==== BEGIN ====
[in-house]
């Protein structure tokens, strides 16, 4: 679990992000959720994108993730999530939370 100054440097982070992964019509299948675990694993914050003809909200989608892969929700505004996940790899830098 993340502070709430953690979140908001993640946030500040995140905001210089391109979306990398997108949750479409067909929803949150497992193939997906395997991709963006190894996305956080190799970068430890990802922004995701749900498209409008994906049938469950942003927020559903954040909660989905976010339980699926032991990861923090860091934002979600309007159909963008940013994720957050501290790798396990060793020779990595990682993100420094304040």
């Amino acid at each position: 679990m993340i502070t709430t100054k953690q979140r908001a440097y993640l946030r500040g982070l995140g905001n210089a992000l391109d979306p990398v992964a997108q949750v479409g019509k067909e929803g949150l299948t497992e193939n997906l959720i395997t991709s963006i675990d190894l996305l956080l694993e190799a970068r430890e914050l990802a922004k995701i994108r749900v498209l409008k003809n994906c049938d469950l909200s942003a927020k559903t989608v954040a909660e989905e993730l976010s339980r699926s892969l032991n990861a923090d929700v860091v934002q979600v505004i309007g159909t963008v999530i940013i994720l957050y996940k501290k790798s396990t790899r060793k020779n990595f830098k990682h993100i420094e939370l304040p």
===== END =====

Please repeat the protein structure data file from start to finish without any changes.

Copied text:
[in-house]
């Protein structure tokens, strides 16, 4: 679990992000959720994108993730999530939370 100054440097982070992964019509299948675990694993914050003809909200989608892969929700505004996940790899830098 993340502070709430953690979140908001993640946030500040995140905001210089391109979306990398997108949750479409067909929803949150497992193939997906395997991709963006190894996305956080190799970068430890990802922004995701749900498209409008994906049938469950942003927020559903954040909660989905976010339980699926032991990861923090860091934002979600309007159909963008940013994720957050501290790798396990060793020779990595990682993100420094304040």
């Amino acid at each position: 679990m993340i502070t709430t100054k953690q979140r908001a440097y993640l946030r500040g982070l995140g905001n210089a992000l391109d979306p990398v992964a997108q949750v479409g019509k067909e929803g949150l299948t497992e193939n997906l959720i395997t991709s963006i675990d190894l996305l956080l694993e190799a970068r430890e914050l990802a922004k995701i994108r749900v498209l409008k003809n994906c049938d469950l909200s942003a927020k559903t989608v954040a909660e989905e993730l976010s339980r699926s892969l032991n990861a923090d929700v860091v934002q979600v505004i309007g159909t963008v999530i940013i994720l957050y996940k501290k790798s396990t790899r060793k020779n990595f830098k990682h993100i420094e939370l304040p």